Monday, March 26, 2007

Cameron's Cryptozoology Page: Giant Salamanders

Dear Constant Readers,

As some of you may recall on my giant fictional temnospondyl post, I had already given this topic a brief introduction. As I mentioned here, I covered this topic on an old website which is in the process of being converted into blog form. Looking over the page, the quality was so poor that I'm going to have to try and re-research everything too. I'm just going to delete the page, I don't want to link to anything that embarrassing! I'm also trying to cut back on time consuming posts, especially after an infamous squid post that took me somewhere around 15-20 hours to write/illustrate. That doesn't mean I don't care though! It has just become a little...infeasible with school, but once summer hits expect some more wildly time-consuming blogs. Anyways, enough rambling, on with the show.

Sorry for the horrendous illustration. It was done much more recently than I'd like to admit.

The Sacramento River Cryptobranchid

I think I'll start off with the best documented case and work my way down. This one wasn't confined to some obscure Cryptozoology book, but was actually published in Herpetological Notes. The story goes that in 1939 or '40 a fisherman caught a 25 to 30 inch (0.6 to 0.75 m) long salamander near Walnut Grove (California) and kept it alive in a bathtub. The author of the paper, George C. Myers, was actually able to handle the animal, which was in very good health, for about half an hour. A cursory Google search showed him to be a fairly respectable fellow, as far as I could tell at least. He identified the specimen as an "undoubted Megalobatrachus", an archaic name for the Andrias giant salamanders of China (A. davidianus) and Japan (A. japonicus). More about this interesting group, the Cryptobranchids, can be found at the ever-helpful Tree of Life page one. Myers handled the Japanese species and knew the Chinese one through photos, but was not able to make a precise identification. He observed slate-gray salamanders, but the Sacramento specimen he was was brown with well-defined, irregular, sparse 1 cm yellow spots on the back. Myers noted that it did not appear to be due to disease, since the animal was in good health. He entertained the notion that perhaps it was a new species, and it made Zoogeographical sense since there were Cryptobranchid populations to the West and to East (the Hellbender). However, it should be noted that a paper on Cryptobranchid Salamanders from the Paleocene and Miocene of Saskatchewan (by Bruce G. Naylor, 1981) speculated that the current Cryptobranchid range is not a relict of a much larger range, but due to shifting populations, I am not certain if this is the current thought or not. That tangent aside, Myers also mentioned that live Andrias were known to have been shipped to the area, and he also speculated on (but dismissed) the possibility of a hoaxed background story.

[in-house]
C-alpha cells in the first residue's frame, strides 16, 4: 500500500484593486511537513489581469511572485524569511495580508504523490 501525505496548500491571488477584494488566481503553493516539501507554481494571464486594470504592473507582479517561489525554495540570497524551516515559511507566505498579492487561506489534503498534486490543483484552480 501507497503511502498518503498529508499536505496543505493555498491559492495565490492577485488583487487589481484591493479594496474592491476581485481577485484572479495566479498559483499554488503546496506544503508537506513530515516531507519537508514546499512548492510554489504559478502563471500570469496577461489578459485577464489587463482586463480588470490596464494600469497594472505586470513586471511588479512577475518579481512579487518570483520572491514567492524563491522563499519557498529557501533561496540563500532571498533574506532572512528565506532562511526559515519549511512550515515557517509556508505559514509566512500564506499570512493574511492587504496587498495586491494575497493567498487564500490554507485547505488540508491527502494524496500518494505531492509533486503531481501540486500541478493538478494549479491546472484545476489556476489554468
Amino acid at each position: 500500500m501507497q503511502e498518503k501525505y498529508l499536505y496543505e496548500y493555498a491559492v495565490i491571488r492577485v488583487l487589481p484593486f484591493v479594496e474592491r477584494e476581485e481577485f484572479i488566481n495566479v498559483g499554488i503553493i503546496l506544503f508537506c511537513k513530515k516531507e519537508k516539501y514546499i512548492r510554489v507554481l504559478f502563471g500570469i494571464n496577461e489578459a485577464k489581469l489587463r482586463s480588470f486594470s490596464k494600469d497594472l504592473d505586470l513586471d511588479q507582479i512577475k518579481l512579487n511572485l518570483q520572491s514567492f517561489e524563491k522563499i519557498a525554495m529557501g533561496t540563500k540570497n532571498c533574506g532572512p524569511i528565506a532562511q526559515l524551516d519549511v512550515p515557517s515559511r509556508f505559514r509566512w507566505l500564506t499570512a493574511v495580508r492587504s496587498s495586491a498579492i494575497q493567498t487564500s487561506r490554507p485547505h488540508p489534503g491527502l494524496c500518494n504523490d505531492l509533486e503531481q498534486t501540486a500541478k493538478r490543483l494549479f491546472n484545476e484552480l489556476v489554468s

This story is believable, but Myers' account is often misquoted by Cryptozoologists (such as here) to make it sound as if he definitively implied a new species. I will admit that a new species of giant salamander in the American West isn't impossible, but the likelihood of one of the world's largest amphibians living undetected (it hasn't been seen in the river before or since) in a populated area is quite problematic. And the biggest problem is, the supposed coloration differences between the Sacramento specimen and Andrias don't exist. See here, here, here, here, here, here and here for examples. How Myers did not know this and how Cryptozoologists somehow managed not to check what Andrias looks like is beyond me. The case for an exotic escapee is of course pretty compelling right now. Most Cryptozoological accounts close the story right here, but it in fact continues.

Incredibly, in the journal Copeia in 1962 an article called Reports of Giant Salamanders in California was published by Thomas L. Rodgers. He referenced Myers' paper and revealed that he himself examined the specimen. It was reported as a "monster" in a local paper...and it was claimed by an owner! A Chinese collector of odd "fish" named Wong Hong lost Benny on the Steamer Isleton when it was in his tub. The circumstances are not clear but the Captain Charles Bjork confirmed the case. It was lost near Stockton, California, not far from Walnut Grove where it was hypothetically picked up. Hong also had two other specimens of the Giant Salamander. I have not heard this story mentioned to date, and it effectively closes the case.

The Trinity Alps Giant Salamander